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Cardiac Toxicity Related to Cancer Treatment

Victoria Wochna Loerzel
Karen Hassey Dow
CJON 2003, 7(5), 557-562 DOI: 10.1188/03.CJON.557-562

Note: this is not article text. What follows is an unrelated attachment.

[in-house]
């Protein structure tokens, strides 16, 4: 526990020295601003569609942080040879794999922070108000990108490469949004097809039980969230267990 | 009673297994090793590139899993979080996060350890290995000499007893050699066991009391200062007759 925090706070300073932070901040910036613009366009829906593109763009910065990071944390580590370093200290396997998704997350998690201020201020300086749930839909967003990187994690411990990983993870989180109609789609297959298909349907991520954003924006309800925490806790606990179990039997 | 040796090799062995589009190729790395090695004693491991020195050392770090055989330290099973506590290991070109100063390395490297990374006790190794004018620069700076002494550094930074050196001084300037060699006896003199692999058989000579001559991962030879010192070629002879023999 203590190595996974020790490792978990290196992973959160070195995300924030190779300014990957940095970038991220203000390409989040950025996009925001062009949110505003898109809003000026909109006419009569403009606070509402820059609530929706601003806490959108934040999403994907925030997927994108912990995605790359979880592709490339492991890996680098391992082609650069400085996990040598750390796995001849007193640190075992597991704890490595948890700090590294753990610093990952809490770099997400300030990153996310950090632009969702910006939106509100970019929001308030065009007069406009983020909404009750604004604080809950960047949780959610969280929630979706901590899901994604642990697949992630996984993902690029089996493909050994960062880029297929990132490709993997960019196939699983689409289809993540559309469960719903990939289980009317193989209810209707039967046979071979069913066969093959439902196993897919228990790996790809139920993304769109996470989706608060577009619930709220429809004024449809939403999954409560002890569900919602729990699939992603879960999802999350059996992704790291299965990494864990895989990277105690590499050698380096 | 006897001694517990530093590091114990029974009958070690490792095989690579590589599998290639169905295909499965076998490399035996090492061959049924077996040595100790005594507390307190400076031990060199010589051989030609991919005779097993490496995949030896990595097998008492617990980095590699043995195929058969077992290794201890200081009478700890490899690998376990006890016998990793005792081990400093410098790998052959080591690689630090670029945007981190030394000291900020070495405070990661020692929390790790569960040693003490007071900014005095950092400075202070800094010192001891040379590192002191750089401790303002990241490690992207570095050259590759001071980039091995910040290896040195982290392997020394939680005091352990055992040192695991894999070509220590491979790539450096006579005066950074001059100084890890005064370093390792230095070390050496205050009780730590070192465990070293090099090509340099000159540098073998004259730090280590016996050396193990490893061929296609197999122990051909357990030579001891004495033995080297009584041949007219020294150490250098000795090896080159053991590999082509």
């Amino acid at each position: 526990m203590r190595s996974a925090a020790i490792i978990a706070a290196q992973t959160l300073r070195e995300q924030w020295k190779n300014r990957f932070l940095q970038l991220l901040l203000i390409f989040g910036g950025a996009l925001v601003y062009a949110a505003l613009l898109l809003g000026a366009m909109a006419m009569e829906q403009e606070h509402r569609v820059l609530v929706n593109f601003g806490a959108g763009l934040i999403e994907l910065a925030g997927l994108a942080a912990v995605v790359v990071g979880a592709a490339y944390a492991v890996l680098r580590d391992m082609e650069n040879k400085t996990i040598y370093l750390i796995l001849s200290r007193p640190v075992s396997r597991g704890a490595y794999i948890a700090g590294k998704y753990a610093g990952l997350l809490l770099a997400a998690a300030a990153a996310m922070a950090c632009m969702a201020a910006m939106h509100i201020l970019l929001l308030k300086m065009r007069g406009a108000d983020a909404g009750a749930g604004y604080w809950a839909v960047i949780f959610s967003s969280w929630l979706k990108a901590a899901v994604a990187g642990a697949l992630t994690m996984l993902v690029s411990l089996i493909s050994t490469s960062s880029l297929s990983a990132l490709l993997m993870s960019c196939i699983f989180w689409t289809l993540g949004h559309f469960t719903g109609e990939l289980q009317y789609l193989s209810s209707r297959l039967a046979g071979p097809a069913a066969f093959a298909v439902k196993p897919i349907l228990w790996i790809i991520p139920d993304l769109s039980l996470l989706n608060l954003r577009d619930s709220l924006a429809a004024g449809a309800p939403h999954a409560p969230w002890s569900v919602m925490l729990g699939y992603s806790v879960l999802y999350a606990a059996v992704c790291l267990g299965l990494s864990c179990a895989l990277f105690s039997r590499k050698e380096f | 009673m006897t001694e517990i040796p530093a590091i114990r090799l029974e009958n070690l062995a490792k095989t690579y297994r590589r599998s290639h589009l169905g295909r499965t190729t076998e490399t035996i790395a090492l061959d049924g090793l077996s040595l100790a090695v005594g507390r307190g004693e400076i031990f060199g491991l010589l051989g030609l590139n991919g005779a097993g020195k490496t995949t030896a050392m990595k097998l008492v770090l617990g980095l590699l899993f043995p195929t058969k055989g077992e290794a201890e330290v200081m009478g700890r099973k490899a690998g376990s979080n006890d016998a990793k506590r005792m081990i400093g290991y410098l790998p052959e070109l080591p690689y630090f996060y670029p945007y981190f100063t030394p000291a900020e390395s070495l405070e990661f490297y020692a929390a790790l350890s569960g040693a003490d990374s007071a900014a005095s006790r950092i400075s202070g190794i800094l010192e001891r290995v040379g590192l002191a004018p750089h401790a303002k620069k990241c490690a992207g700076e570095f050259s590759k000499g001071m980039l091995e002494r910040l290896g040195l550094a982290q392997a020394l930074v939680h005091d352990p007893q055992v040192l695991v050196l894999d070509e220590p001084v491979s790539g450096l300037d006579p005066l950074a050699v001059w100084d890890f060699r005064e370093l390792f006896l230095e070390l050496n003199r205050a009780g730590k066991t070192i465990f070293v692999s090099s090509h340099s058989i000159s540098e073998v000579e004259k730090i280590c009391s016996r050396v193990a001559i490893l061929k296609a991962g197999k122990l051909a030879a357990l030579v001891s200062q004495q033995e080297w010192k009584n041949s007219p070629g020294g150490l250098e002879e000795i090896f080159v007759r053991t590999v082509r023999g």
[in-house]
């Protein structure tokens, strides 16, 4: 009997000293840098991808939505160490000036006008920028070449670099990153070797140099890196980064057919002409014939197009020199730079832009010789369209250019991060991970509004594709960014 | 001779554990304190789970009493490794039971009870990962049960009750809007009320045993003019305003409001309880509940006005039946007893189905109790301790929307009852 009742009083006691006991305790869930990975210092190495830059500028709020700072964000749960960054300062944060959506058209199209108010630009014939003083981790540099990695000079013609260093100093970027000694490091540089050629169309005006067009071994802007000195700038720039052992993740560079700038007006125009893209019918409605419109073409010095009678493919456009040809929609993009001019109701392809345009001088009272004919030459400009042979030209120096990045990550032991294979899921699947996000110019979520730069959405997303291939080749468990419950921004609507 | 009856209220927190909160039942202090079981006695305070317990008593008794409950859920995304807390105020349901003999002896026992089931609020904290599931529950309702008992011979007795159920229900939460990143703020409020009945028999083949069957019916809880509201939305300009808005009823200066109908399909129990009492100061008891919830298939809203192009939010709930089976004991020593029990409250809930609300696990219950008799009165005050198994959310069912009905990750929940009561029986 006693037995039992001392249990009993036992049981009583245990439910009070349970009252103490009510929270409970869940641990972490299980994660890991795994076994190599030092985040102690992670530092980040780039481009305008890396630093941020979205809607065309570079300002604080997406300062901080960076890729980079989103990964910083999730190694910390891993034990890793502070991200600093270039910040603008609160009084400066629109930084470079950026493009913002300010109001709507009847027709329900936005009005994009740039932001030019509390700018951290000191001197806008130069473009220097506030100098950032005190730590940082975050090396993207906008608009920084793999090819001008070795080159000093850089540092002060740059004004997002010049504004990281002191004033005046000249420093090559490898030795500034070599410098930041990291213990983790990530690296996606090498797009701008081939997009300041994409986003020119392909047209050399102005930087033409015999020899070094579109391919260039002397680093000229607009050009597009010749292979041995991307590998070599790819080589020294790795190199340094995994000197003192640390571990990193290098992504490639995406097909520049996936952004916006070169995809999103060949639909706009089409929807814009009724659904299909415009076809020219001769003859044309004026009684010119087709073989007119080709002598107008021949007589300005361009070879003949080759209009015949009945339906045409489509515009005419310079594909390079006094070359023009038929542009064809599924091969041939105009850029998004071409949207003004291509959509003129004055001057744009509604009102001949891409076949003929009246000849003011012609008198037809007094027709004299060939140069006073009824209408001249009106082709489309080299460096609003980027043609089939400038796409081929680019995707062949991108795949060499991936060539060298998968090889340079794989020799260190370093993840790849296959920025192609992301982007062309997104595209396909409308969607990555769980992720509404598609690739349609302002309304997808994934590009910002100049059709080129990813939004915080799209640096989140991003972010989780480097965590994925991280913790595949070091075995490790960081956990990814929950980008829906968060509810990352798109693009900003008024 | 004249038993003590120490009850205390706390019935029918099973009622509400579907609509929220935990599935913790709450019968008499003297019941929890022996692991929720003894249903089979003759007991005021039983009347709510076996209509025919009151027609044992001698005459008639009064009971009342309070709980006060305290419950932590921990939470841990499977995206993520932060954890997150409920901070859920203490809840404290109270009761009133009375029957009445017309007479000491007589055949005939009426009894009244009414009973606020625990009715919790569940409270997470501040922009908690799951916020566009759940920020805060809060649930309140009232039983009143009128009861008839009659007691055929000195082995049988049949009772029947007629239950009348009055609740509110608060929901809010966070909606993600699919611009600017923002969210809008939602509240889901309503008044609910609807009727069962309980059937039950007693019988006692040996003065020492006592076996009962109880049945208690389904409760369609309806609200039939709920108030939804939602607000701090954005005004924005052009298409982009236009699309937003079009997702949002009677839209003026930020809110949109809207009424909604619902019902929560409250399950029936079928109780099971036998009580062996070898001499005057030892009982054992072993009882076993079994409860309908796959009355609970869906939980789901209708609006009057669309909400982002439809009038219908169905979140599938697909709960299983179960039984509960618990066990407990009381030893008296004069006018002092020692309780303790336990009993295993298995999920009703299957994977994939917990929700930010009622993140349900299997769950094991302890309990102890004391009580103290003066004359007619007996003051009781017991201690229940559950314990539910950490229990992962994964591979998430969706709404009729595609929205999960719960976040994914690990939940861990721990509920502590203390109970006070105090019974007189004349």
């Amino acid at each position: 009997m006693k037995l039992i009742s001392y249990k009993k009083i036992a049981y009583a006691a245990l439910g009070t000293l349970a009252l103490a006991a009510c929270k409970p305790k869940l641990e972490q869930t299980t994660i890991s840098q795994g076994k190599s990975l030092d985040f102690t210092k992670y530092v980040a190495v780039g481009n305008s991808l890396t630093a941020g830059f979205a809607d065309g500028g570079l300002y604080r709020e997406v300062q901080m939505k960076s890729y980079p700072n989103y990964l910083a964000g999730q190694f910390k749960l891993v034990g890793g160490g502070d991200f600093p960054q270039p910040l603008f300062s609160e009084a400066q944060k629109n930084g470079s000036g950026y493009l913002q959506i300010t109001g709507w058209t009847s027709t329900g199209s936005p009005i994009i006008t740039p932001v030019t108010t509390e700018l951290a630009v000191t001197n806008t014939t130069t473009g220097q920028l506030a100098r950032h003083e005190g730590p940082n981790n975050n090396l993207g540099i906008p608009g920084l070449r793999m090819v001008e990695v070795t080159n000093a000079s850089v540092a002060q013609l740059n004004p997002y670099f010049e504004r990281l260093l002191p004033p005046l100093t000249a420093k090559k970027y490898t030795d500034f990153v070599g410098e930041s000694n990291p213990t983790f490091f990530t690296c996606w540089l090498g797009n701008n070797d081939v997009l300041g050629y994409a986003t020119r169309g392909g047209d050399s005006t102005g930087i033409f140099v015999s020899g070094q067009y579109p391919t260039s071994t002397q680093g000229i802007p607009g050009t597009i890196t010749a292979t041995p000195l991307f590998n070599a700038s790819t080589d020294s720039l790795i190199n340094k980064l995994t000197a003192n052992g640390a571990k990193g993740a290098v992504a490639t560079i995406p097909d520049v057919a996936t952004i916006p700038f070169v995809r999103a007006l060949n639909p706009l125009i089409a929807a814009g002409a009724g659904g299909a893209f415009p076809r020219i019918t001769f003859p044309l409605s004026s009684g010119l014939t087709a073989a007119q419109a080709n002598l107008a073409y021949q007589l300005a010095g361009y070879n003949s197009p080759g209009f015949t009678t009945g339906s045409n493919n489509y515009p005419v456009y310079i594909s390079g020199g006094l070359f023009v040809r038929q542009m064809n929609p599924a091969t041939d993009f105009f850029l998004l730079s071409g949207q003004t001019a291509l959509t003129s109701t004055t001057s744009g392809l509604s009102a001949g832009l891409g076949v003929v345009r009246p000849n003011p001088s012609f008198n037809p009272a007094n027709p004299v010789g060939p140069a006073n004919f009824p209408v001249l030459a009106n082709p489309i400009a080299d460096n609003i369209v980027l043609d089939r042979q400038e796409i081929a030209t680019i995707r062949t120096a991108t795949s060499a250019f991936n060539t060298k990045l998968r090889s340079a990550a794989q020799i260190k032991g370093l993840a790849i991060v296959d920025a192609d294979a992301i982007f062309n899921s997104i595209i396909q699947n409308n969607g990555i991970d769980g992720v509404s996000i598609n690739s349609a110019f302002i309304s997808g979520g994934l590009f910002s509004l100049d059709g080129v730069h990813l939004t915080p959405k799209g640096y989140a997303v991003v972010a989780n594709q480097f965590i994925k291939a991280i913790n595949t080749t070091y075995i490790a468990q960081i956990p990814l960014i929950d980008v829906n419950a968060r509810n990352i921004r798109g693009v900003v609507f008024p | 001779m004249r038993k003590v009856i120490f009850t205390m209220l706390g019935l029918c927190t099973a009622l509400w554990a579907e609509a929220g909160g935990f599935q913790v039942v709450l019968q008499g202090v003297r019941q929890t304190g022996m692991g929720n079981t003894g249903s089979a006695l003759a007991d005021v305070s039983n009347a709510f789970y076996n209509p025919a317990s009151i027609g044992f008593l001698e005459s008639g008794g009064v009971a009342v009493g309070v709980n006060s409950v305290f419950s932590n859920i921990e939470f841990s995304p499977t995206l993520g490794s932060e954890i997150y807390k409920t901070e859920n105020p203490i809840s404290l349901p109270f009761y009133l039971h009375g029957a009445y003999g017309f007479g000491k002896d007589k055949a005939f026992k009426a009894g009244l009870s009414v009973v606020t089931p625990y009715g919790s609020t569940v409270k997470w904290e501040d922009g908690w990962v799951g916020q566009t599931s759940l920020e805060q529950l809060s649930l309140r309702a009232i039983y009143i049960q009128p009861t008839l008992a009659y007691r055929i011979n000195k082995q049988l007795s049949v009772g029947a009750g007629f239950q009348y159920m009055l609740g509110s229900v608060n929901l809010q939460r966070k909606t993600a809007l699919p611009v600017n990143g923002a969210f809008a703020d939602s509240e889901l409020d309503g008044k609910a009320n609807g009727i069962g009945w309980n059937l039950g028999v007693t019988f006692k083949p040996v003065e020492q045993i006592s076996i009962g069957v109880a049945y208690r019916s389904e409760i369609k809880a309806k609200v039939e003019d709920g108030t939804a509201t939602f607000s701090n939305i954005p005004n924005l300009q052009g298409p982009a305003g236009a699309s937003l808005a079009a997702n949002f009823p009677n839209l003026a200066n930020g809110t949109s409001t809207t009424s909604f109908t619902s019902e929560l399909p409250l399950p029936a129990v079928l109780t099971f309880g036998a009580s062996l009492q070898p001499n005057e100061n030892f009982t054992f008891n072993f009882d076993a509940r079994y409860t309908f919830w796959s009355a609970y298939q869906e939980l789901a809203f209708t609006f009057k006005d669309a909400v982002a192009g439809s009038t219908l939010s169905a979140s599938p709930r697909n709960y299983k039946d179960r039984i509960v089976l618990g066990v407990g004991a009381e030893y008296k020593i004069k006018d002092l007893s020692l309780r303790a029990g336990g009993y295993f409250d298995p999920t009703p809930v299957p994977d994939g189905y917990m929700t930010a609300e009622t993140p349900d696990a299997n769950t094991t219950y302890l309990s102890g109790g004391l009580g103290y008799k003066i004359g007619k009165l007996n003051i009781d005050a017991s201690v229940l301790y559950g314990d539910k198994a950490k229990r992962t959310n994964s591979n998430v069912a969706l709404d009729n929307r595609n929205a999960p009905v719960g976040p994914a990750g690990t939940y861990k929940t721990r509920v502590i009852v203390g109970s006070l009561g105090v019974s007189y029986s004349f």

Cardiac toxicity is a dose-limiting toxicity that may occur during cancer treatment or several years after therapy ends. Cardiac toxicity may be caused by chemotherapy, biotherapy, and radiation therapy and may result in cardiomyopathy, congestive heart failure, dysrhythmias, and myocardial ischemia. The risk for developing cardiac toxicity varies based on type of treatment, patient age, presence of preexisting or concurrent heart disease, and concomitant treatment. Patients at high risk require careful evaluation and monitoring during and in the years following therapy to detect cardiac changes. Fortunately, cardioprotective agents and newer radiation therapy techniques decrease the risk for treatment-related cardiac toxicity. Oncology nurses can become more informed in the assessment of cardiac toxicity and can arm themselves with knowledge about early identification of symptoms as well as specific agents and treatments that increase risk for cardiac toxicity.

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